A Review of Recommended and Required BizAv Avionics

Ken Elliott provides an overview for owners and operators needing to know more about recommended and required avionics for their business aircraft today.

Ken Elliott  |  30th May 2022
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    Ken Elliott
    Ken Elliott

    Ken Elliott is a veteran with 52 years of aviation experience, focussed on avionics in General and Business...

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    Private jet cockpit with snow-covered mountains outside window

    When considering the ‘recommended’ and ‘required’ avionics for business airplanes, it’s important to understand that ‘required’ can have different connotations based on which aircraft you own, or where and how you operate. Similarly, ‘recommended’ can have a different emphasis for different aircraft owners, based on individual priorities, both as a corporation and a flight department.

    Knowing what you need, why, and how, can be very confusing, and the issue of complexity arises both in the avionics themselves, and the differing applications of aircraft integration, only adding to the confusion.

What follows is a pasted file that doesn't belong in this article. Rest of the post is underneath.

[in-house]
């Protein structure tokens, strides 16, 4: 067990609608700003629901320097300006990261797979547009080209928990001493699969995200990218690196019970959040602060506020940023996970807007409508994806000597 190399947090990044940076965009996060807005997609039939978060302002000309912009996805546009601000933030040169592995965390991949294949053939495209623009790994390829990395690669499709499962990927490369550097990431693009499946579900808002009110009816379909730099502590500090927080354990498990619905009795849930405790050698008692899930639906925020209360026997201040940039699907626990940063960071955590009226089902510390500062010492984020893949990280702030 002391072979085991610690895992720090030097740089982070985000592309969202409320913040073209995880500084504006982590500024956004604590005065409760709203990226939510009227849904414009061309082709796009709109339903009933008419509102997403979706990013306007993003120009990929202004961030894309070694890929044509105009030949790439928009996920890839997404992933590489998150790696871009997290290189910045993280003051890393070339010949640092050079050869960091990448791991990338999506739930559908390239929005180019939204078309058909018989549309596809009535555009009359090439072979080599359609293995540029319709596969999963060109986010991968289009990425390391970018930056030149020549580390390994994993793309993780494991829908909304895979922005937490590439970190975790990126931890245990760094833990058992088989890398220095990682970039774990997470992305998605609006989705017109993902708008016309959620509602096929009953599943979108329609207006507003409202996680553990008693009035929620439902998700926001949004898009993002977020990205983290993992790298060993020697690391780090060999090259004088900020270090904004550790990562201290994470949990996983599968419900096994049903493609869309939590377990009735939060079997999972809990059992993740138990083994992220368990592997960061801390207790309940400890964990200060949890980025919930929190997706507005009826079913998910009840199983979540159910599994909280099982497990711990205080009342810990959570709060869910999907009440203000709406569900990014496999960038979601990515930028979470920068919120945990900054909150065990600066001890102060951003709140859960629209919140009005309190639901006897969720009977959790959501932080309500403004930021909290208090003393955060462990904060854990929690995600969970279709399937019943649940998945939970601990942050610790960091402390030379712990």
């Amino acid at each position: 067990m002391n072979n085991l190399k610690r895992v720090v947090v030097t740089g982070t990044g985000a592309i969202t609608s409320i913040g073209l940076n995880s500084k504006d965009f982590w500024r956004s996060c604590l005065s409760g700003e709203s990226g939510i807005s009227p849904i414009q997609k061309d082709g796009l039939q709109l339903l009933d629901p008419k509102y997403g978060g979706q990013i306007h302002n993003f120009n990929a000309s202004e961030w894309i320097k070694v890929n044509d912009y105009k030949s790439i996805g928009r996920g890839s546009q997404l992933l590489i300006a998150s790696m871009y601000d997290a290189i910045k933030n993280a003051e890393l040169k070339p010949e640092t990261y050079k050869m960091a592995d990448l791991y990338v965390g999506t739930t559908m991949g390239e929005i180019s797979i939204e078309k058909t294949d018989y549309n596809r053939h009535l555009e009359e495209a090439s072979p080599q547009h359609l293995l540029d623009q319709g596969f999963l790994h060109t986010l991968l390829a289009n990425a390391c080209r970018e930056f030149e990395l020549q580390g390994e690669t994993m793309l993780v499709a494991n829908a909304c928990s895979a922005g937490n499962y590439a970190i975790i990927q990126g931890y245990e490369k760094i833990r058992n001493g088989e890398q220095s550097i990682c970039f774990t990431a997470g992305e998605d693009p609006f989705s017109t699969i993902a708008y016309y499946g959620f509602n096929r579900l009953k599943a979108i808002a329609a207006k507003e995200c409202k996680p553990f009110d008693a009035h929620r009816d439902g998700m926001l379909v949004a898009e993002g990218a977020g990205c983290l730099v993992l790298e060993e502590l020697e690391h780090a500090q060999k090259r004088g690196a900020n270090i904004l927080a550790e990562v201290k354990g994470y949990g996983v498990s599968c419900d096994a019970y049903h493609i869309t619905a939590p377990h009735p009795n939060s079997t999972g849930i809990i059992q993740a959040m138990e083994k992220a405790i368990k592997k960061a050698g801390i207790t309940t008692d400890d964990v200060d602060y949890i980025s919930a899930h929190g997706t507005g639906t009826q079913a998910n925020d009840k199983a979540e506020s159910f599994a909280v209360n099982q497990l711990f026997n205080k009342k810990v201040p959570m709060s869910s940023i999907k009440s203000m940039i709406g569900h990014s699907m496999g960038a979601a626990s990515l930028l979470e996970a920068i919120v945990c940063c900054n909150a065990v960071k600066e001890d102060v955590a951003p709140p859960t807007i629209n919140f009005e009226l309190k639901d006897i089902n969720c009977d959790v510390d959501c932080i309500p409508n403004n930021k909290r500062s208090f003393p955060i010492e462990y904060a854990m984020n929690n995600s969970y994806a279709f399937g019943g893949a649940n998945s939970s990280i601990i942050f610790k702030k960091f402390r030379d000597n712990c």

The Complexity Issue and Solutions

    The last significant requirement for aircraft was ADS-B Out. It impacted most aircraft across most of the planet. There were regional differences in both technical (ADS-B Out Version 1 and 2) and operational (aircraft and airspace application) requirements.

    In most cases, the requirement itself was straightforward, and flight departments quickly grasped the need to comply by a mandated deadline. However, for each aircraft, there was the possibility of complexity to creep into the installation, and this is where things became interesting.

    ADS-B Out relies heavily on transponders and flight management systems. These products needed to be at a certain level of capability to handle the function of automatic dependent surveillance, and many that were in operation were far from it. For numerous aircraft owners it was a surprise to discover their aircraft equipment needed to be upgraded or replaced to enable ADS-B Out operation.

    Creative solutions for older business jets and turboprops emerged from unlikely places, and one – CMD Flight Solutions – stands out. CMD developed a long list of AML STCs (Approved Model List, Supplemental Type Certificates), enabling a specific solution to be applied to multiple models of aircraft.

    Furthermore, the STC could be purchased and installed by competing facilities. The example of ADS-B Out is very important to this article as it sheds light into the complexity of avionics upgrades, as mandated, required, recommended, or simply desired.

    The creativity of the solution emerges from a need to marry a new technology to existing technology, without replacing everything. It also reveals itself in the application of one solution across many different aircraft, sharing and reducing the non-recoverable engineering (NRE) cost.